Hot Shots!

July 199184 minutes
Comedy
212

Recruited to join a top-secret mission for the Air Force, a renegade pilot (Sheen) finds himself coping with an incompetent admiral (Bridges) and a carefully-selected squadron of flyers who are either inept or half-blind. He also winds up in competition with the corps' model of military perfection (Elwes) for the heart of the base's sultry psychiatrist (Golino).
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Additional Information

Rotten Tomatoes® score
Eligible for Movies Anywhere
Eligible if purchased. Rentals are not eligible. Learn more.
Audio language
English (Stereo)
Subtitles
English [CC]
Rental Period
Start within 30 days, finish within 48 hours.
Eligible for Family Library
Eligible if purchased with select payment methods. Rentals are not eligible. Learn more
Run time
84 minutes
Rating
PG-13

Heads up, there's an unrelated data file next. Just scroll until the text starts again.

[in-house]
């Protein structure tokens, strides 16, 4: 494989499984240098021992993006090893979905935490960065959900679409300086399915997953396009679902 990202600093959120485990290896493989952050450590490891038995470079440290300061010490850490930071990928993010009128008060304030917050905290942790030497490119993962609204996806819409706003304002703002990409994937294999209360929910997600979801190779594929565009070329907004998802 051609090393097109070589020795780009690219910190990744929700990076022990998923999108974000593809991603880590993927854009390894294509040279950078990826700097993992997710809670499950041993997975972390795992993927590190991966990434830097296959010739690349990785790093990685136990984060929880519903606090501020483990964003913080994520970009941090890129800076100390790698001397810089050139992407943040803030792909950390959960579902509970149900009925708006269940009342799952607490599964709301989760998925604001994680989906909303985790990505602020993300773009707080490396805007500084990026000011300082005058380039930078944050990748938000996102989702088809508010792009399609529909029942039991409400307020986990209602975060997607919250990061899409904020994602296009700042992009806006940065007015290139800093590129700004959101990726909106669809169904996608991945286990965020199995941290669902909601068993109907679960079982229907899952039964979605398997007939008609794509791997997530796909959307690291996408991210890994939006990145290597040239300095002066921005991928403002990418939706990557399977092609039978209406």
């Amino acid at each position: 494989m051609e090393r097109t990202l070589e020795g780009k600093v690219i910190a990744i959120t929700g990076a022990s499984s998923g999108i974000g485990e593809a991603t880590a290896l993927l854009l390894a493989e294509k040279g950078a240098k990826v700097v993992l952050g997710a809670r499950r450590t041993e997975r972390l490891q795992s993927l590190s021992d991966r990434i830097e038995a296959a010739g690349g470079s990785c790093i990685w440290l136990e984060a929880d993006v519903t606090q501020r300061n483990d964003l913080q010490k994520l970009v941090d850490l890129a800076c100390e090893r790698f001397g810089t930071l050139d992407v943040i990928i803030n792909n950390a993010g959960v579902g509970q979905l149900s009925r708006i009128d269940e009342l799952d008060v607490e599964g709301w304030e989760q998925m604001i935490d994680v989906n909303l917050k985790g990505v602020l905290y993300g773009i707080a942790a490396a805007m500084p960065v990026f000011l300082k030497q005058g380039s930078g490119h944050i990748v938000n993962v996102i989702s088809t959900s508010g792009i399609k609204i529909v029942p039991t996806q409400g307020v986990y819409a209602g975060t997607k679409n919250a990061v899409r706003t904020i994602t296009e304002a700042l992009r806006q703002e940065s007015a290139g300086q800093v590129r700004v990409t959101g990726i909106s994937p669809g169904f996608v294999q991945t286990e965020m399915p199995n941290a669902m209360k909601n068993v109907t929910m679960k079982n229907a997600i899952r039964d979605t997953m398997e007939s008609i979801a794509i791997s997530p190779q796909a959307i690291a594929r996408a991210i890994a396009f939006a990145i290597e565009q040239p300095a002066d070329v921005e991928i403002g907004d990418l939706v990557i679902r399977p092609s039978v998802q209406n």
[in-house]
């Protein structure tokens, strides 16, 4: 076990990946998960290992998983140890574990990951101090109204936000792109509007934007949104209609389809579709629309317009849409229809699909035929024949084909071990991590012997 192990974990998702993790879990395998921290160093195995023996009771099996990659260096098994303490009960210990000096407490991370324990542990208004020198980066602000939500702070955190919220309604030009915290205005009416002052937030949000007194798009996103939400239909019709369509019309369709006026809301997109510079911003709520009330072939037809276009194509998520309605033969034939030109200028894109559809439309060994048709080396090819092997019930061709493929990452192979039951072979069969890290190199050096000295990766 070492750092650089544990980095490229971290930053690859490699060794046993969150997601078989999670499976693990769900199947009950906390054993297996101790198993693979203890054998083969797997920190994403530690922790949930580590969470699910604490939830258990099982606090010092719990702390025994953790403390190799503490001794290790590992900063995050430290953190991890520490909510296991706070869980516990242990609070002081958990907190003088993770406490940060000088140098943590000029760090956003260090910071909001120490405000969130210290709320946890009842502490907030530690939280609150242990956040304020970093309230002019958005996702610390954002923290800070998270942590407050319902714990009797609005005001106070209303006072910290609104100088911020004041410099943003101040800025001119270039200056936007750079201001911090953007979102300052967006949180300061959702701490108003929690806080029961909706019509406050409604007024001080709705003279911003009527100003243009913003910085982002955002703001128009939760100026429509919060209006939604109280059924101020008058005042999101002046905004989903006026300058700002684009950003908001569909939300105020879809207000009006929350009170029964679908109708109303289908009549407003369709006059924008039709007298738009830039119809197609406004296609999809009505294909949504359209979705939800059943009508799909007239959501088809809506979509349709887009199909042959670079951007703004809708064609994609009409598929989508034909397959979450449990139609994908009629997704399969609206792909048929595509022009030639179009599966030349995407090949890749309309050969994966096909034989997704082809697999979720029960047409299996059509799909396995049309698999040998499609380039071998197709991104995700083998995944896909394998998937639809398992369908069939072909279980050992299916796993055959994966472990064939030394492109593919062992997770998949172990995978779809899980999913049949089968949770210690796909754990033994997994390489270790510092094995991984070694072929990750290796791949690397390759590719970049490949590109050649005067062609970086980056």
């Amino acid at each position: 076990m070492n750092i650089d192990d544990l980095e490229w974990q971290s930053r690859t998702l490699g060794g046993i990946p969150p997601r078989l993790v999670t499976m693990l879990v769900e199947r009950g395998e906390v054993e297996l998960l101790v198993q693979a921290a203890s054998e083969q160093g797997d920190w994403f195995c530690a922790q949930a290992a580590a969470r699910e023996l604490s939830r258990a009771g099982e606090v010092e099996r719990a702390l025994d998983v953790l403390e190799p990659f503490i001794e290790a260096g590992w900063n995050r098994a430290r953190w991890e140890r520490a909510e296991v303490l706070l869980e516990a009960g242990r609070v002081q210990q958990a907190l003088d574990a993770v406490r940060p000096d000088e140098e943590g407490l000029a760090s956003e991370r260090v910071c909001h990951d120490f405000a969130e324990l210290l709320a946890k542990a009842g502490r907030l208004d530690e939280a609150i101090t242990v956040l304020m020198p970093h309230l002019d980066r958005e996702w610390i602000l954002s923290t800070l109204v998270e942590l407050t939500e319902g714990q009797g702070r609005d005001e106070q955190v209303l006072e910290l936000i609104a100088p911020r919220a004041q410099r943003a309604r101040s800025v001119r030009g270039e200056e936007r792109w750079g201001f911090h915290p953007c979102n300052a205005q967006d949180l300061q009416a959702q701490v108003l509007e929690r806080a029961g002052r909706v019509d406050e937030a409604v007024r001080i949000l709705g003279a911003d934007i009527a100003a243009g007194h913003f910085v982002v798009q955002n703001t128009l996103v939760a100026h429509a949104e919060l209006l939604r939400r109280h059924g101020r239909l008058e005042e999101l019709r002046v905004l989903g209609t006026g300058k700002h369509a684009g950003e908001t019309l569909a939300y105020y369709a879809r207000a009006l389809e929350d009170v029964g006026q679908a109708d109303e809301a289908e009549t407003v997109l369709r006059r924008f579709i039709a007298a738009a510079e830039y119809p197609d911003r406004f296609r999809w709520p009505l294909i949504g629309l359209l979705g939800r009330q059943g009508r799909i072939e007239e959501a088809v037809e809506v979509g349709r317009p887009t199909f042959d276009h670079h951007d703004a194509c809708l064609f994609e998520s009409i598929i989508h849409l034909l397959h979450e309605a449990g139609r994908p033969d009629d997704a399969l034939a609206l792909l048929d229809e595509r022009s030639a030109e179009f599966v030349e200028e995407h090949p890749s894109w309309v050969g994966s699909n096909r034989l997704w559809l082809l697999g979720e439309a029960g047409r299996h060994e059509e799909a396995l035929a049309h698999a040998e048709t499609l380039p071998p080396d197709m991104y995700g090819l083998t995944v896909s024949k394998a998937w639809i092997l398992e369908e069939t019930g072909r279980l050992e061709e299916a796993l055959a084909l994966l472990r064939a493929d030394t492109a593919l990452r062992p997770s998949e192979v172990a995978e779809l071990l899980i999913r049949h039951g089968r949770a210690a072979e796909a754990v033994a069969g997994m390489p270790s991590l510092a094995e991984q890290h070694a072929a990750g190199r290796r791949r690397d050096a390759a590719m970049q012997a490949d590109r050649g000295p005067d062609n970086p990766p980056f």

The second of Zucker-Abraham-Zucker's theatrical-feature spoofs (Airplane was the first, discounting the patchwork Kentucky Fried Movie), Top Secret! lampoons practically every film genre. Specifically, however, this is a hybrid of an "Elvis" movie and a World War II "underground resistance" thriller. In his film debut, Val Kilmer plays Nick Rivers, a Presley-like American rock idol sent behind the Iron Curtain on a goodwill tour. Before long, he is involved in a complex espionage scheme thanks to beautiful Lucy Gutteridge, the daughter of a scientist (Michael Gough) held captive by the Communists. Also essential to the action is flamboyant resistance leader Christopher Villiers, who behaves like Victor Mature in Betrayed (1954) and talks like James Mason. Adhering to Z-A-Z's cheerful disregard for people, places and events, the East Germans are depicted as Nazis, while the Underground is comprised of Frenchmen. The plot is mainly an excuse for the Z-A-Z team's fondness for joke-a-minute lampoonery, skewering cinematic targets ranging from The Blue Lagoon (1980) to The Wizard of Oz (1939). As in Z-A-Z's other efforts, Top Secret! scores its biggest yocks when invoking cliches that we never realized were cliches-and falls on its face whenever attempting a too-obvious gag (the biggest clinker: that pigeon statue in the park). Everyone has his or her favorite bits in this film: our faves include the resistance fighter named Deja Vu ("Haven't we met somewhere before?"), Kilmer's horrible nightmare while being tortured (he arrives too late to take final exams), the army-booted cow, the sensitive Pinto, and the East German National Anthem, sung to the tune of the Shorewood (Wisconsin) High School marching song. But let's say no more: comedy of this nature is designed to be seen, not written or read about.
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